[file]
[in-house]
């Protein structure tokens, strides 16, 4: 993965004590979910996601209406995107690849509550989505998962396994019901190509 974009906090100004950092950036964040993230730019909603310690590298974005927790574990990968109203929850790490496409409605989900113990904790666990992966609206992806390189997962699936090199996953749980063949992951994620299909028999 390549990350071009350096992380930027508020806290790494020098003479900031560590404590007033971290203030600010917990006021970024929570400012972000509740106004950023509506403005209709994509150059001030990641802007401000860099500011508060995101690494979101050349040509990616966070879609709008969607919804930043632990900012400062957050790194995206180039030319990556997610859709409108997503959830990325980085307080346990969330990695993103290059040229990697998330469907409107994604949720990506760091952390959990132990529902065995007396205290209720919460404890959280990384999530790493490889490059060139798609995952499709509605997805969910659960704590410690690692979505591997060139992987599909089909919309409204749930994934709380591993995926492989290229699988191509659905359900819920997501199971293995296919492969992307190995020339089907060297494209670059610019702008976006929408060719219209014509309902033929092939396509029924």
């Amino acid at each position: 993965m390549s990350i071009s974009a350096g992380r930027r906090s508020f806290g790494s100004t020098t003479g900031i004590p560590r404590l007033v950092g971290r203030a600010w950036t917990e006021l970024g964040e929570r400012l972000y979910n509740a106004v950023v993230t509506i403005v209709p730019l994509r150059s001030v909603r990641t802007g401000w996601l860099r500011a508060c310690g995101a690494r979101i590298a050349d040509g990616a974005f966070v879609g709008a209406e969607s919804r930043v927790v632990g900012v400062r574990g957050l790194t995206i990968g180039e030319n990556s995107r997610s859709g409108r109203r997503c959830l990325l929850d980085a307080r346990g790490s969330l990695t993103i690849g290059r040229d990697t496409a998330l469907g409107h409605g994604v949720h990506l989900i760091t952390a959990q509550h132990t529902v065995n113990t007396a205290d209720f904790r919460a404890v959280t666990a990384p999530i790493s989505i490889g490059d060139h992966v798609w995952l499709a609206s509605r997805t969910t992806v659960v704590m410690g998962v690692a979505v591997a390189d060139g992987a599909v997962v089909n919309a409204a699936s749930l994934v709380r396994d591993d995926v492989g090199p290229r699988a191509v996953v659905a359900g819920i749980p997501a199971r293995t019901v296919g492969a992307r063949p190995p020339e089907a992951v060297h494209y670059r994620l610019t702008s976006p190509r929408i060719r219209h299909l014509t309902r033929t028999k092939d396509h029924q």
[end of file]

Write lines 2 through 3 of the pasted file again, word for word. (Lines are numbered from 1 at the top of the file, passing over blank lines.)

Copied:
């Protein structure tokens, strides 16, 4: 993965004590979910996601209406995107690849509550989505998962396994019901190509 974009906090100004950092950036964040993230730019909603310690590298974005927790574990990968109203929850790490496409409605989900113990904790666990992966609206992806390189997962699936090199996953749980063949992951994620299909028999 390549990350071009350096992380930027508020806290790494020098003479900031560590404590007033971290203030600010917990006021970024929570400012972000509740106004950023509506403005209709994509150059001030990641802007401000860099500011508060995101690494979101050349040509990616966070879609709008969607919804930043632990900012400062957050790194995206180039030319990556997610859709409108997503959830990325980085307080346990969330990695993103290059040229990697998330469907409107994604949720990506760091952390959990132990529902065995007396205290209720919460404890959280990384999530790493490889490059060139798609995952499709509605997805969910659960704590410690690692979505591997060139992987599909089909919309409204749930994934709380591993995926492989290229699988191509659905359900819920997501199971293995296919492969992307190995020339089907060297494209670059610019702008976006929408060719219209014509309902033929092939396509029924």
């Amino acid at each position: 993965m390549s990350i071009s974009a350096g992380r930027r906090s508020f806290g790494s100004t020098t003479g900031i004590p560590r404590l007033v950092g971290r203030a600010w950036t917990e006021l970024g964040e929570r400012l972000y979910n509740a106004v950023v993230t509506i403005v209709p730019l994509r150059s001030v909603r990641t802007g401000w996601l860099r500011a508060c310690g995101a690494r979101i590298a050349d040509g990616a974005f966070v879609g709008a209406e969607s919804r930043v927790v632990g900012v400062r574990g957050l790194t995206i990968g180039e030319n990556s995107r997610s859709g409108r109203r997503c959830l990325l929850d980085a307080r346990g790490s969330l990695t993103i690849g290059r040229d990697t496409a998330l469907g409107h409605g994604v949720h990506l989900i760091t952390a959990q509550h132990t529902v065995n113990t007396a205290d209720f904790r919460a404890v959280t666990a990384p999530i790493s989505i490889g490059d060139h992966v798609w995952l499709a609206s509605r997805t969910t992806v659960v704590m410690g998962v690692a979505v591997a390189d060139g992987a599909v997962v089909n919309a409204a699936s749930l994934v709380r396994d591993d995926v492989g090199p290229r699988a191509v996953v659905a359900g819920i749980p997501a199971r293995t019901v296919g492969a992307r063949p190995p020339e089907a992951v060297h494209y670059r994620l610019t702008s976006p190509r929408i060719r219209h299909l014509t309902r033929t028999k092939d396509h029924q």